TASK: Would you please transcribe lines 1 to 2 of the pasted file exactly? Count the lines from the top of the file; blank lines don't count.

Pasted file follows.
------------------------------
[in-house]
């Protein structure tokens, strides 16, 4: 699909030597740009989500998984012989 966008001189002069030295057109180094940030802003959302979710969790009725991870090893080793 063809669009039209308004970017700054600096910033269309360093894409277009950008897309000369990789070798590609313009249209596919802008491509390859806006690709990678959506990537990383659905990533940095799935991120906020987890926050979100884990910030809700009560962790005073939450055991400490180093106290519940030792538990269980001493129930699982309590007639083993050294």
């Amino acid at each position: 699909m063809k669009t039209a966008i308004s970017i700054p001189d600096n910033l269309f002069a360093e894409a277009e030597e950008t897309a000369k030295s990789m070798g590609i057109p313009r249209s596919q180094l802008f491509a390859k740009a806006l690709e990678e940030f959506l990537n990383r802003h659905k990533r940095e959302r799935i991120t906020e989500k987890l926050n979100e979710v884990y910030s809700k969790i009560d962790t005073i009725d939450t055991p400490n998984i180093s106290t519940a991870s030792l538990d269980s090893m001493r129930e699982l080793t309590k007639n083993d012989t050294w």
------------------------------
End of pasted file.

[in-house]
């Protein structure tokens, strides 16, 4: 699909030597740009989500998984012989 966008001189002069030295057109180094940030802003959302979710969790009725991870090893080793 063809669009039209308004970017700054600096910033269309360093894409277009950008897309000369990789070798590609313009249209596919802008491509390859806006690709990678959506990537990383659905990533940095799935991120906020987890926050979100884990910030809700009560962790005073939450055991400490180093106290519940030792538990269980001493129930699982309590007639083993050294």